So I continued to wonder, “When is online PD going to stop sucking, and how am I---and we as a company and learning organization--going to be part of that?” I couldn't answer the question until early this year in 2019, the year we may look back on as one where locks with facial recognition became broadly available and left us wondering if they should be when our cat can potentially unlock our phone using similar software. This year, we opened our online school which we call friEd Online . . . .
I got a question about friEd Online a few weeks ago that frankly went ALL over me for a few seconds until I realized that the person asking it did me a huge favor by voicing what most people are going to be thinking. She said,
What’s the difference between just watching some videos on YouTube and reading some free help documents and taking one of your online classes?
After I regained my voice, I managed to say, though I didn’t really yet believe, “THIS is a really good question.” (I probably went to grad school with the woman, and I bet she’s written her fair share of reflections about PDFs which were helpfully photocopied from a book, then scanned and uploaded to a Learning Management System.
The answer to her question is really why friEd Online exists, because for the most part, until now, the answer would have been, “Not much.” Maybe there were some videos you couldn’t find on YouTube or some text that would’ve been hard to find except behind a paywall, but not much else of value was there in those online courses we’ve all dutifully taken. This is not the case with friEd Online.
Since then, I settled on an answer for her and future clients, even the ones who don’t want to ask because they are afraid of being rude, and it’s this . . . .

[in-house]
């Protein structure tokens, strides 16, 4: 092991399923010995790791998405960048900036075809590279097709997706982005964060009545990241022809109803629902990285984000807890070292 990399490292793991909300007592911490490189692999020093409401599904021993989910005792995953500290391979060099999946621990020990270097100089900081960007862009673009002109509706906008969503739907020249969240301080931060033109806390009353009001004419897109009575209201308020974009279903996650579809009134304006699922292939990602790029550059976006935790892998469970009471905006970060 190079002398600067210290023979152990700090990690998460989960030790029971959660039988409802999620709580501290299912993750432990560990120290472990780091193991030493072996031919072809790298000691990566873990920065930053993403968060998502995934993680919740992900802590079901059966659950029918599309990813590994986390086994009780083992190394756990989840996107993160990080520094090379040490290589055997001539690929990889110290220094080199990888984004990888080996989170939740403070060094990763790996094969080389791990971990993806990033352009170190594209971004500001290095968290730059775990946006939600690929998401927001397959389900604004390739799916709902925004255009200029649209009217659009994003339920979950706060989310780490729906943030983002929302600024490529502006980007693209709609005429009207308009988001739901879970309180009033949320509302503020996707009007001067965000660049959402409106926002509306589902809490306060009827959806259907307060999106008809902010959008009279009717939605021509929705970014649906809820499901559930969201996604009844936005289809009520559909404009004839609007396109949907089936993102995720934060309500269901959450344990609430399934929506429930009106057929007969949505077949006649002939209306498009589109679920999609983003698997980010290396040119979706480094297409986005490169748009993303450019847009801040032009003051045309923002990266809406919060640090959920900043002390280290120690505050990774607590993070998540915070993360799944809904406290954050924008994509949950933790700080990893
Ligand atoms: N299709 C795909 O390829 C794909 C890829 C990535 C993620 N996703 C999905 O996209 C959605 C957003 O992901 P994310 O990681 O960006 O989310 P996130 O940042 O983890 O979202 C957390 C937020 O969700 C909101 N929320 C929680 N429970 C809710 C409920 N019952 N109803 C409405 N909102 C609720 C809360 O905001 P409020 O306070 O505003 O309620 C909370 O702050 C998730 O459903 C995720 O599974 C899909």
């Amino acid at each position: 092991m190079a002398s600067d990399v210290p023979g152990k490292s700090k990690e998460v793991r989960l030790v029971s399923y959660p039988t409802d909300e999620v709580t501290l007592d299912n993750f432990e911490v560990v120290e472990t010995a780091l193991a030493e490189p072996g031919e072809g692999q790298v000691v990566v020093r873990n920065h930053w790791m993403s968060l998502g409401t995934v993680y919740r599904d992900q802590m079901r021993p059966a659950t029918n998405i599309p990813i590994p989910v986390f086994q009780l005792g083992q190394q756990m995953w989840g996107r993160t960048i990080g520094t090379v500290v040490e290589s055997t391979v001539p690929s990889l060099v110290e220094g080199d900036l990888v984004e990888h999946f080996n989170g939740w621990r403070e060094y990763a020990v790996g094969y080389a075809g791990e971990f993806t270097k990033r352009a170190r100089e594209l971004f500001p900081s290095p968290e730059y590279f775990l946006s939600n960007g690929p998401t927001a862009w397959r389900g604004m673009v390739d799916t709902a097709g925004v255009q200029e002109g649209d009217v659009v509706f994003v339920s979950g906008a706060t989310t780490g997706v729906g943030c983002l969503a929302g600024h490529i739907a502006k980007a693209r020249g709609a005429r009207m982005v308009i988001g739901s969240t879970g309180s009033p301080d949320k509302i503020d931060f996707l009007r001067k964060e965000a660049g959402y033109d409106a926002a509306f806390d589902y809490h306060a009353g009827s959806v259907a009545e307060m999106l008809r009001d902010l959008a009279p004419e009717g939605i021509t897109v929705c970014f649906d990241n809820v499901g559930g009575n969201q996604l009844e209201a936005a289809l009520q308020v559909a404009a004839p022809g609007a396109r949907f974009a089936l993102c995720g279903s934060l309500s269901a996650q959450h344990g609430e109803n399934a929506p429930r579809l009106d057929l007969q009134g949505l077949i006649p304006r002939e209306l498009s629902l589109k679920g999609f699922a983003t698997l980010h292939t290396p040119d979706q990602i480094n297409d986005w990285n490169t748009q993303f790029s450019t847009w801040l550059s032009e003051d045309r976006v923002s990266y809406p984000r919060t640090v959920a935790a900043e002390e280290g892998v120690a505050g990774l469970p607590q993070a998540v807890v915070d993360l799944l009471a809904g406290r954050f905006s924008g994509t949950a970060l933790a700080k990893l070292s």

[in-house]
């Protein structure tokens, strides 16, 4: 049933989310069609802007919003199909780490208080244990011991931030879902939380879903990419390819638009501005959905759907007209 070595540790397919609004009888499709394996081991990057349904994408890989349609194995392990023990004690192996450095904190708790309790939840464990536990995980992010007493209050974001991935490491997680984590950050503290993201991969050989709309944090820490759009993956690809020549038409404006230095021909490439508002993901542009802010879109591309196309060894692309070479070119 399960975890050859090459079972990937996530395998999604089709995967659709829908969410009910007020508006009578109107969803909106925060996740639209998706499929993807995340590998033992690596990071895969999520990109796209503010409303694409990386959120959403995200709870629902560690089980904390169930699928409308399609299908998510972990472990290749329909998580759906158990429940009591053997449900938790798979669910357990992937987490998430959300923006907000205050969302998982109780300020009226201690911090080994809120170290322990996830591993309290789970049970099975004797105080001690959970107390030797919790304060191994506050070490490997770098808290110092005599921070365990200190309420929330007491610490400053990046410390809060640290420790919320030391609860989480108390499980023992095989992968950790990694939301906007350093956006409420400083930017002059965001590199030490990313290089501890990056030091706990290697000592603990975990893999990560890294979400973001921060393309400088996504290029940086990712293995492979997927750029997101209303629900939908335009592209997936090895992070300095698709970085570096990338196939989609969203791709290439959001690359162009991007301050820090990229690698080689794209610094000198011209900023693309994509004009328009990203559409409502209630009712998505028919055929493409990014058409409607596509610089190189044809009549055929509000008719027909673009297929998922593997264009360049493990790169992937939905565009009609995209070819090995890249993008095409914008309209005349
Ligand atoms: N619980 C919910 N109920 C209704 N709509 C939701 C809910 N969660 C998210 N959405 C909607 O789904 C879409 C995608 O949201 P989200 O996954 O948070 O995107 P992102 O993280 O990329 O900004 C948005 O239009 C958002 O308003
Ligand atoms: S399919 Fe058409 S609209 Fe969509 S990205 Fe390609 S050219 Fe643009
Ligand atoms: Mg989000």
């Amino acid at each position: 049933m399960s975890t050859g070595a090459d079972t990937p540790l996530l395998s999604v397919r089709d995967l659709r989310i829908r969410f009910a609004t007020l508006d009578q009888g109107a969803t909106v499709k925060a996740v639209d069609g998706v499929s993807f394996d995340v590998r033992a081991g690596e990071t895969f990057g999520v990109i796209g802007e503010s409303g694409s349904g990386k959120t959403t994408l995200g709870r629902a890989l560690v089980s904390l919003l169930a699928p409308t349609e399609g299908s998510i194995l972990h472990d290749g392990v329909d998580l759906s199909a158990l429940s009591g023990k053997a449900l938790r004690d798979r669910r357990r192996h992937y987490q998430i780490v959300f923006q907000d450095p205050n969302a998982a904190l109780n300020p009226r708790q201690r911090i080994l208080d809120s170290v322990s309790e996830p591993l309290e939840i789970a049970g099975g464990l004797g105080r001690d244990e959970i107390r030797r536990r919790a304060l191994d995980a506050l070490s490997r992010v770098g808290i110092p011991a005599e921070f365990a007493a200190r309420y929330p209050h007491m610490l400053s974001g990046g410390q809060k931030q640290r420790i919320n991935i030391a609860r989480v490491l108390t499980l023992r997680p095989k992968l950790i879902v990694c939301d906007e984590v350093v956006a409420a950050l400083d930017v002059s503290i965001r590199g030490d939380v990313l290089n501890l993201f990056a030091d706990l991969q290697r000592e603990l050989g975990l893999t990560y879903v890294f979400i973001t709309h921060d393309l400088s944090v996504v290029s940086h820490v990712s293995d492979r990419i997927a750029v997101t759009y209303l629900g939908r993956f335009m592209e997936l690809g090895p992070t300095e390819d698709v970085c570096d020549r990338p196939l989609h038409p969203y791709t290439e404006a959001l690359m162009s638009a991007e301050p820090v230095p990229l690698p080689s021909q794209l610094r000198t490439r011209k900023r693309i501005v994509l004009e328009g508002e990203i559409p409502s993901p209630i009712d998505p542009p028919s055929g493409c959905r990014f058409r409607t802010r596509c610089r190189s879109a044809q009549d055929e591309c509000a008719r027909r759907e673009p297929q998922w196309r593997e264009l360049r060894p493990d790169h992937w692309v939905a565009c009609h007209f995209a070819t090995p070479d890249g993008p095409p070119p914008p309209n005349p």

There’s a huge difference between Googling something and participating in a Learning Experience.
A learning experience, like those you get in our online courses, is the interaction between our brains and yours.
We are thinking about what you are going to DO in order to learn, not just what you’re going to see or read.
We’re also thinking about what you need to learn and in what order it will make the most sense.
We’re figuring out how we will make it memorable and why you would want to know what we’re teaching.
We’re also thinking about what we know now that we wish we’d have known at your place in our own learning journeys.
There’s no perfect learning experience because a learning experience has to accomplish so much for so many different people, but what’s different about it is that we are putting in the hours and hours of hard work to figure out how to convey information in a way that will make the most sense to the most people in the least time with the least misery possible, and after all these years, that's still unique.
Hopefully, you’ll use our online courses (like this FREE one on Google Keep) to learn something new, get yourself a new job, or make your daily life easier to manage. I hope after you take one of our courses you can say more than, “That didn’t suck,” but even that will be a high compliment.
And hey, if you’re missing those reflections from grad school, send them my way in case I’m feeling nostalgic for the way online learning used to be.
Love of Learning to You,